In determining the amount of bail, in light of the constitutional prohibition against excessive bail, the court should consider the circumstances of each case, including among other factors: the nature and gravity of the offense charged; the character and reputation of the accused; his previous criminal record, if any, the measure of punishment which may be inflicted; and the ability of the
accused to give bail, which includes his own pecuniary condition as well as the possession of friends able and willing to give bail for him.
The defendant was charged with armed robbery, a serious offense which carried a penalty of five years to life imprisonment with a minimum of five years being served without eligibility for parole. See ARS § 13-643(b). It is not in the record on appeal what the circumstances of the crime were nor is there anything in the record as to defendant’s previous criminal record, if any. However, an appellate court will not weigh the evidence on appeal but rather it is within the trial court’s sound discretion. Rule 7.2A, Arizona Rules of Criminal Procedure, 17 ARS. See State v. Ramos, 108 Ariz. 36, 492 P.2d 697 (1972). Furthermore, there is no federal constitutional right to bail, it is only that “excessive bail shall not be required.” Rendel v. Mummert, 106 Ariz. 233, 236, 474 P.2d 824, 826 (1970). U.S.C.A. Const. Amend. 8. Where the trial court sets bail in conformance with the provisions of Rule 7.2A, supra, and the guidelines of th Gusick case, this court will not find a constitutional violation unless the amount of such bail is clearly excessive. Considering the gravity of the offense charged, coupled with the fact that the trial court was able to review defendant’s record and the circumstances of the case before setting bond, we feel there was no abuse of discretion in setting the bond at $5500.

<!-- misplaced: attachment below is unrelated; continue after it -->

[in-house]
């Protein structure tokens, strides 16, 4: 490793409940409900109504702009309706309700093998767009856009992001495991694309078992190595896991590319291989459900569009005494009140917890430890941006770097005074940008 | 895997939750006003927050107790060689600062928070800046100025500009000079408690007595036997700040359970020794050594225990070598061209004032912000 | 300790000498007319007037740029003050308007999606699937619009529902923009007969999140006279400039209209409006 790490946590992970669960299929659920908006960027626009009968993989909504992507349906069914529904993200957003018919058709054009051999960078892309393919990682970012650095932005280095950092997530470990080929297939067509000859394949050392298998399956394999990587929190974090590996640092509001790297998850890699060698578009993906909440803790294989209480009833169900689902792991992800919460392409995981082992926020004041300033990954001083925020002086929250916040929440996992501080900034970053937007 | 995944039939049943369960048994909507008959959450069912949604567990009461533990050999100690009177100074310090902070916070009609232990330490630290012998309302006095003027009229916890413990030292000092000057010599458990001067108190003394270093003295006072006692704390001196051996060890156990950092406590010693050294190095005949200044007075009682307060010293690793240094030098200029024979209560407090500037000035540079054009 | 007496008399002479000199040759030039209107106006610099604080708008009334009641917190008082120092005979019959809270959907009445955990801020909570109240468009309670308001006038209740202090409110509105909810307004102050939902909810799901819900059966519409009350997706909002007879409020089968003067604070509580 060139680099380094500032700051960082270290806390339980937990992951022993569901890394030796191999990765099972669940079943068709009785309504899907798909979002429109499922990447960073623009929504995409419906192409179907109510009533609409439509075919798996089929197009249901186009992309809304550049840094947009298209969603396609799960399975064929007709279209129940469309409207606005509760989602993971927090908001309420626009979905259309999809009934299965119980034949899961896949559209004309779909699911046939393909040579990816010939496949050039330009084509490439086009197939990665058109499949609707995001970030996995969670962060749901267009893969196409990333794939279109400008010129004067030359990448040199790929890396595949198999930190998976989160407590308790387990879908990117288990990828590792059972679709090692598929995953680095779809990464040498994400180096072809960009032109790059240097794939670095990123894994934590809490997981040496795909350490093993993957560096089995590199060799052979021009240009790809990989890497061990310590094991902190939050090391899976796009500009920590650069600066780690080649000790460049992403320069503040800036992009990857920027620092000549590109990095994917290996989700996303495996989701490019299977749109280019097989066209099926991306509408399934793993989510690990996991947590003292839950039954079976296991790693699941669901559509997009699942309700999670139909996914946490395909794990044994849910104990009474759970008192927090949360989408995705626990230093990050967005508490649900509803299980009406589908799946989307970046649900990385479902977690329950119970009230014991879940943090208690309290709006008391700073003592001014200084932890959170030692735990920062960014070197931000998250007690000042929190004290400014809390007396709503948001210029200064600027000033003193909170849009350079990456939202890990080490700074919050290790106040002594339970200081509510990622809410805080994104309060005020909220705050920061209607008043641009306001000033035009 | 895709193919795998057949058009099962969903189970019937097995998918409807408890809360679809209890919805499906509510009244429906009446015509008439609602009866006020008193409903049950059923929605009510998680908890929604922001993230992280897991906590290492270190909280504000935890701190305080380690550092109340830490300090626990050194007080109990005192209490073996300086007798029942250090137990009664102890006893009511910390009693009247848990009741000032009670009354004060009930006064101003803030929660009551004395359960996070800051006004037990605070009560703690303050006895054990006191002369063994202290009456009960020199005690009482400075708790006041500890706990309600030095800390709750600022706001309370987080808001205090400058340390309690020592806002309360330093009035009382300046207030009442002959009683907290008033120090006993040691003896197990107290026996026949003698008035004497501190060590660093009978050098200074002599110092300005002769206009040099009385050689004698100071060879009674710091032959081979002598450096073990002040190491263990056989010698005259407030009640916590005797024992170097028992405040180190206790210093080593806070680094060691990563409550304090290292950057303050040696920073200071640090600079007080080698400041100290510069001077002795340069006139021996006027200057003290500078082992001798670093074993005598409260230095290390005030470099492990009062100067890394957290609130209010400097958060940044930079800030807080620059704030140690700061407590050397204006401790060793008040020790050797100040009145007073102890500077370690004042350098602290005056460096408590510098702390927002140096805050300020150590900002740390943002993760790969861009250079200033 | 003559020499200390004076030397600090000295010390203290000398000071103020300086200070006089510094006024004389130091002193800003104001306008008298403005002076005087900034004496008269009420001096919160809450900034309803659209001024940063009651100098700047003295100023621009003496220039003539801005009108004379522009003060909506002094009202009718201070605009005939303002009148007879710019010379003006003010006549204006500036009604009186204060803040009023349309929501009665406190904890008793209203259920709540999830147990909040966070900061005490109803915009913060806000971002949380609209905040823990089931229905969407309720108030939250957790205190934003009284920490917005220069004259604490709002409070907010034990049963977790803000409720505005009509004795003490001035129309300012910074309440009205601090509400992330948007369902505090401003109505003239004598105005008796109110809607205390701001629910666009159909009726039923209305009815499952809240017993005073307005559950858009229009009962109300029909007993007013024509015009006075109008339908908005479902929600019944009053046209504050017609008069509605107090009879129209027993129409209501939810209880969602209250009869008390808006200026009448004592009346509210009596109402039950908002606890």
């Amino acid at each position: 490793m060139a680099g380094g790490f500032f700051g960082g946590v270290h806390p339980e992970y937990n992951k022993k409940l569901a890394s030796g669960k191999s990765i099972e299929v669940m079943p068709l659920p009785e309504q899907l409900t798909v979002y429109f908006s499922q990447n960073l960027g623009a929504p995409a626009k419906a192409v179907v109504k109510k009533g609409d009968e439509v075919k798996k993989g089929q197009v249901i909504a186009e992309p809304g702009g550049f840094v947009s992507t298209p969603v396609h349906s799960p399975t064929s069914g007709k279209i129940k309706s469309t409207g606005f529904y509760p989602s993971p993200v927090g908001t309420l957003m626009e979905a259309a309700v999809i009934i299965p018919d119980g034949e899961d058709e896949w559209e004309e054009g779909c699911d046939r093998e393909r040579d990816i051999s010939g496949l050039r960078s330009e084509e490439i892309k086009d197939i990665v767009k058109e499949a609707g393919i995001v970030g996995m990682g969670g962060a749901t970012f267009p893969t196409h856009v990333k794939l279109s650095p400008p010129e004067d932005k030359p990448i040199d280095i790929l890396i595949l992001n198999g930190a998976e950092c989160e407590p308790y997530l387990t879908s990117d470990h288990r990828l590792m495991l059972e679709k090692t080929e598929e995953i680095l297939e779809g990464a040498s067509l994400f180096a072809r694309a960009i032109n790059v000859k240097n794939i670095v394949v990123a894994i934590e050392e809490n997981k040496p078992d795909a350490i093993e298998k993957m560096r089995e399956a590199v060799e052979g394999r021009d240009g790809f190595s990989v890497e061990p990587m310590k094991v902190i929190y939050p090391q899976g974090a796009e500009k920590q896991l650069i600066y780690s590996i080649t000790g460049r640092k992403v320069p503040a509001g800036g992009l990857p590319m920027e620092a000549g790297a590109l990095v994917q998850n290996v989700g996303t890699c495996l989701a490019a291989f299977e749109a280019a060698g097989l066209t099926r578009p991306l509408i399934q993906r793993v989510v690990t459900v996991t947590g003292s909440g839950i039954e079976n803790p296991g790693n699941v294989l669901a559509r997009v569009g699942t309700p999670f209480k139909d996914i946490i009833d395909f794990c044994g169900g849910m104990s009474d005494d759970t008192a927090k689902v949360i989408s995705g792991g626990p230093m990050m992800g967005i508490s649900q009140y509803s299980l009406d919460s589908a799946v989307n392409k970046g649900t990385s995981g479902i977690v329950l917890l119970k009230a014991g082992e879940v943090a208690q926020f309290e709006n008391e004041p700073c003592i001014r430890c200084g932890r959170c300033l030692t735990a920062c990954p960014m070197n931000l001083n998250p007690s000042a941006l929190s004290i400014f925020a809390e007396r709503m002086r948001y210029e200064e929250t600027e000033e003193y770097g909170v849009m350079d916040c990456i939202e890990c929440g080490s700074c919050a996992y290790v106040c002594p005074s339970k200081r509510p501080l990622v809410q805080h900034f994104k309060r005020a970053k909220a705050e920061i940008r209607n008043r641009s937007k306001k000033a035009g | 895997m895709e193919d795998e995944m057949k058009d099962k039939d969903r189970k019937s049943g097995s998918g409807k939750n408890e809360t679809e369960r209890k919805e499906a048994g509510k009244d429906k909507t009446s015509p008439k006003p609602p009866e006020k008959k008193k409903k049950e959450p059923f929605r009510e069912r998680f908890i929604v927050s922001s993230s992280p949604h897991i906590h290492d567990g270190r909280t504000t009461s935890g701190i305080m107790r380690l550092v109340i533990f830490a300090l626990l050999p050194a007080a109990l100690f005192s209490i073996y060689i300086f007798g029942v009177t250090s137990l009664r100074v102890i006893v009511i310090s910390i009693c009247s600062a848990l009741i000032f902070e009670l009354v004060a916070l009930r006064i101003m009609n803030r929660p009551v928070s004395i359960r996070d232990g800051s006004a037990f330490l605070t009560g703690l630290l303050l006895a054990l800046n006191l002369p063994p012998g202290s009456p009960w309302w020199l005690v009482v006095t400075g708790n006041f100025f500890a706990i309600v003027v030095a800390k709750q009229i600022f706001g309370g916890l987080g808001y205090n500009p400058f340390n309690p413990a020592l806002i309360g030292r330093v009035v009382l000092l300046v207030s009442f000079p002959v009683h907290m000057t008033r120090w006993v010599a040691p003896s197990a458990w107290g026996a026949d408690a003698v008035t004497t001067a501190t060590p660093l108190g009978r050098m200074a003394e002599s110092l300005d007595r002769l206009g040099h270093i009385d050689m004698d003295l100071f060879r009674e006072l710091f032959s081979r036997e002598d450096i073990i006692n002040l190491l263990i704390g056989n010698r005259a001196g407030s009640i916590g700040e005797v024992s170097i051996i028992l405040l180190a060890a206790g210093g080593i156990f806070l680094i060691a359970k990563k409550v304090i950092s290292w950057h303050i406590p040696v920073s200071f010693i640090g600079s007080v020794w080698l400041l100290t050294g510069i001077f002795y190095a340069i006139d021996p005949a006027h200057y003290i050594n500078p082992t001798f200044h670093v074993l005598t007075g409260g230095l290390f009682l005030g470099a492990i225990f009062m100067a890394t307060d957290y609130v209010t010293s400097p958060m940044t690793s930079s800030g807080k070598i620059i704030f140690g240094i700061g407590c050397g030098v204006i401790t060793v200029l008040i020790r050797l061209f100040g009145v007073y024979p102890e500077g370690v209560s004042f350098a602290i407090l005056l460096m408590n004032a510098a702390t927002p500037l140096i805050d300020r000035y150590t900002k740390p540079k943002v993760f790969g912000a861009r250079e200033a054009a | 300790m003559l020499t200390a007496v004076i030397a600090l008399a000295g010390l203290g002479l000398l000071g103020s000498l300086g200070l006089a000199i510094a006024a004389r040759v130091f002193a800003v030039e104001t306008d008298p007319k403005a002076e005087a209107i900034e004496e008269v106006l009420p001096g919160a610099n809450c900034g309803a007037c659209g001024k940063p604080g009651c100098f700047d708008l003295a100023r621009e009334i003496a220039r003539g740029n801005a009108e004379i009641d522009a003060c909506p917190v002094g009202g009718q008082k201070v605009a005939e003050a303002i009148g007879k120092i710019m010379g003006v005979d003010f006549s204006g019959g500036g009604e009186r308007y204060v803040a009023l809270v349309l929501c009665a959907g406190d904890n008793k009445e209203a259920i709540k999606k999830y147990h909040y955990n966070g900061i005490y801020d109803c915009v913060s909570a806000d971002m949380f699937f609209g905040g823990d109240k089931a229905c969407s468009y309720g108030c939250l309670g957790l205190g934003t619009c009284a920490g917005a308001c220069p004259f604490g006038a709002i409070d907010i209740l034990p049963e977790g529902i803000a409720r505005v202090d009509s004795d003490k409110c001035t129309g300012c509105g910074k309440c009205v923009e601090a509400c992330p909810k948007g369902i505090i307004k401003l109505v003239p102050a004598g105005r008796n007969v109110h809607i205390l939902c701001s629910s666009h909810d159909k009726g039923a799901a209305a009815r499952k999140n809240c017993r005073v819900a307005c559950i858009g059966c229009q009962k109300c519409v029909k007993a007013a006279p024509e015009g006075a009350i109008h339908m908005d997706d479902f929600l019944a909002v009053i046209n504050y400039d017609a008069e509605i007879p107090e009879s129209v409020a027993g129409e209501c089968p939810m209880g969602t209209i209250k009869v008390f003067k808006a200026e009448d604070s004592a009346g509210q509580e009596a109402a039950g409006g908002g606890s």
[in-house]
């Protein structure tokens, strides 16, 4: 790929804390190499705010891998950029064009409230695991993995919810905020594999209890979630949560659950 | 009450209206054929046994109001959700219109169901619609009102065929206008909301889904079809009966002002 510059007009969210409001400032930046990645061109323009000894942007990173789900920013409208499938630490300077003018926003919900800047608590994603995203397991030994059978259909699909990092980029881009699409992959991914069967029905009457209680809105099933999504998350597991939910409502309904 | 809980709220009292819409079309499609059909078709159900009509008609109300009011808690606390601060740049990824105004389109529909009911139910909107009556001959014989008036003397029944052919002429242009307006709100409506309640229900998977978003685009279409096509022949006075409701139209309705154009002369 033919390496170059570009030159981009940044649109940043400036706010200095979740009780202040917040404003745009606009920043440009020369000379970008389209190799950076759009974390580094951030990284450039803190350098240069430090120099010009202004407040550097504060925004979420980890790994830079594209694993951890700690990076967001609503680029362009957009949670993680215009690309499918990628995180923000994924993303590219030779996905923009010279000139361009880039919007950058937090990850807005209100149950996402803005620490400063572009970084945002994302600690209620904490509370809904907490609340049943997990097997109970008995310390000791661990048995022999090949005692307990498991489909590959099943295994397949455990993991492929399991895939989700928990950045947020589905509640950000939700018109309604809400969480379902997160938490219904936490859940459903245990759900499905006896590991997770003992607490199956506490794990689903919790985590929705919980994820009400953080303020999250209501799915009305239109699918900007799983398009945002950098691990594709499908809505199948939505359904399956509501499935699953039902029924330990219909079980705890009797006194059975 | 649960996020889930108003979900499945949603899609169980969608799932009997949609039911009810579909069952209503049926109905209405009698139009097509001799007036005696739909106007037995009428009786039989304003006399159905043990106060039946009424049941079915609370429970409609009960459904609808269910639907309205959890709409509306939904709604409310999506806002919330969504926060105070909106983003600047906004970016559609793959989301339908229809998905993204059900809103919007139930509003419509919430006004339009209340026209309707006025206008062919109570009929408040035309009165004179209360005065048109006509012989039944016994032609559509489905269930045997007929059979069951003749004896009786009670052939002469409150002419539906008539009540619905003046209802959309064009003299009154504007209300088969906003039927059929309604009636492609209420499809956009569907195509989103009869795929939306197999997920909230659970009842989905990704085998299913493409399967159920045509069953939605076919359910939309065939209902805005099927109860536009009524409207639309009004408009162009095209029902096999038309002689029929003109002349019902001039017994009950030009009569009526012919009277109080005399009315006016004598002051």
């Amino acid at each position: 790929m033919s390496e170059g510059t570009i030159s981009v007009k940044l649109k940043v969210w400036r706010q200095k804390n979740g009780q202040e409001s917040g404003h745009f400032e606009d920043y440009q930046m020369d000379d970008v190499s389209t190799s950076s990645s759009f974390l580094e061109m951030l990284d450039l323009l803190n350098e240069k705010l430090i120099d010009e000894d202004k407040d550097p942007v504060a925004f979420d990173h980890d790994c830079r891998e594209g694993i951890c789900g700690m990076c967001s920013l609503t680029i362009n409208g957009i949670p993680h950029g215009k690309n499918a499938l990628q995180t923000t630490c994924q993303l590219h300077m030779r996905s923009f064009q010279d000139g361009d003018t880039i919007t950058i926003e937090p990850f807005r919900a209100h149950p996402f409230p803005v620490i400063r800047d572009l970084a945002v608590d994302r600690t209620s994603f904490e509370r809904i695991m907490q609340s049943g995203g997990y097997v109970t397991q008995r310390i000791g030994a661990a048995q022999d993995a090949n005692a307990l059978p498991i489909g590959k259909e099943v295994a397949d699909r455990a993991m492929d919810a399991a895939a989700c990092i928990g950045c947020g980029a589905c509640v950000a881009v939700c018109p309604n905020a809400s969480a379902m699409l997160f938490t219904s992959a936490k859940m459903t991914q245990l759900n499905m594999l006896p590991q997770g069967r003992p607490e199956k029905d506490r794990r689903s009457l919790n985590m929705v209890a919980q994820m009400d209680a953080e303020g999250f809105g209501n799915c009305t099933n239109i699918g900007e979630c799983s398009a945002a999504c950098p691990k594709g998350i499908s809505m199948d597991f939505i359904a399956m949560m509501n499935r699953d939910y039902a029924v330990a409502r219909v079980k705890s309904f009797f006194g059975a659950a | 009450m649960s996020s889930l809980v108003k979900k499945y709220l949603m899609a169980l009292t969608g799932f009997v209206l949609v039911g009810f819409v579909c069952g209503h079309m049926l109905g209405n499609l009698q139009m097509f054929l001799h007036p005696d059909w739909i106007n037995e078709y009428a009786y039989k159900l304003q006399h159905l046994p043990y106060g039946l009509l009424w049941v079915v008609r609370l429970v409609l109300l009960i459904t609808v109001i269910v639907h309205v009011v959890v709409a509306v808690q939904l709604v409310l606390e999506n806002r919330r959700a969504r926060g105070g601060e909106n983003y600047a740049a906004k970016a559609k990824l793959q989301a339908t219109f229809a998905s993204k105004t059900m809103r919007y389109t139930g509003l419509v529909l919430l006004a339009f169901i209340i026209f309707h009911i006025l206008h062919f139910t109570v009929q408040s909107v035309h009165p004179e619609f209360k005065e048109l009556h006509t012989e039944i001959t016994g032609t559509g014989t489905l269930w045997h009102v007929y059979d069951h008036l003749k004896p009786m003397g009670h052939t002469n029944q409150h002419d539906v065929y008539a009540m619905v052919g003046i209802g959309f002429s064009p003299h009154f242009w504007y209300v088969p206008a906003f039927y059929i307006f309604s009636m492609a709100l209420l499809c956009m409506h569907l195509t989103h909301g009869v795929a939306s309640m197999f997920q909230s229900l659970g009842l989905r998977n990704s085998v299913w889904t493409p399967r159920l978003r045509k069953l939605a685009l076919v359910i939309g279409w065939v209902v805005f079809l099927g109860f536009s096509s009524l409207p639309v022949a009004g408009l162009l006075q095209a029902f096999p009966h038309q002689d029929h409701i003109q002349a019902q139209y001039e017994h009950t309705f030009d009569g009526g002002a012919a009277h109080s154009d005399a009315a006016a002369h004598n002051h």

The defendant claims that § 13-393 denied him equal protection in that it discriminates against the class of people he is within — those who cannot afford bail and must remain incarcerated pending trial. Bail is set for those incarcerated for the sole purpose of securing the attendance in court of the defendant when required. Gusick, supra. Bail is not to be an instrument of oppression. State v. Marlin, 5 Ariz. App. 524, 428 P.2d 699
If a defendant who has secured a bond for his release pending trial does not appear for his trial, not only is he penalized the loss of his bond but he may be held in contempt of court and receive an additional fine and jail sentence. ARS §§ 12-861, 12-863. The state exacts a penalty on both classes when they attempt to avoid the judicial process, either by escape from incarceration, or failing to appear as scheduled in court.
Furthermore, the orderly administration of justice mandates that there must be some deterrent to prevent those incarcerated from escaping. Remedies are available through the legal process for securing release of those who feel they are unlawfully held in custody and the doctrine of self-help is not available to a prisoner in a penal institution. Mullican v. United States, 252 F.2d 398 (5th Cir. 1958). The Mullican court held that a defendant could be convicted for escape even if his confinement was unlawful at the time of his escape. See also Derengowski v. United States, 404 F.2d 778 (8th Cir. 1968).
The equal protection clauses of federal and state constitutions require that statutes passed under the auspices of the state’s police power have some natural and reasonable basis and relationship to the object to be accomplished and such statutes cannot be discriminatory, capricious or unreasonable. U.S.C.A. Const. Amend. 14; ARS Const. Art. 2, § 13; State v. Double Seven Corp., 70 Ariz. 287, 219 P.2d 776 (1950); State v. Also, 11 Ariz. App. 227, 463 P.2d 122 (1969).
We hold that the statute under attack (ARS § 13-393), for the reasons discussed above, meets the required constitutional test. The statute has a reasonable basis and does not discriminate between classes of people and therefore is not violative of the equal protection clause of the 14th Amendment.
The judgment and sentence are affirmed.
FROEB, J., and DONOFRIO, P.J., Department A, concur.
A person who, being confined in a county jail, escapes therefrom, is guilty of a felony if the confinement is upon a charge, arrest, commitment or conviction for a felony, and is guilty of a misdemeanor if the confinement is upon a charge, arrest, commitment or conviction for a misdemeanor.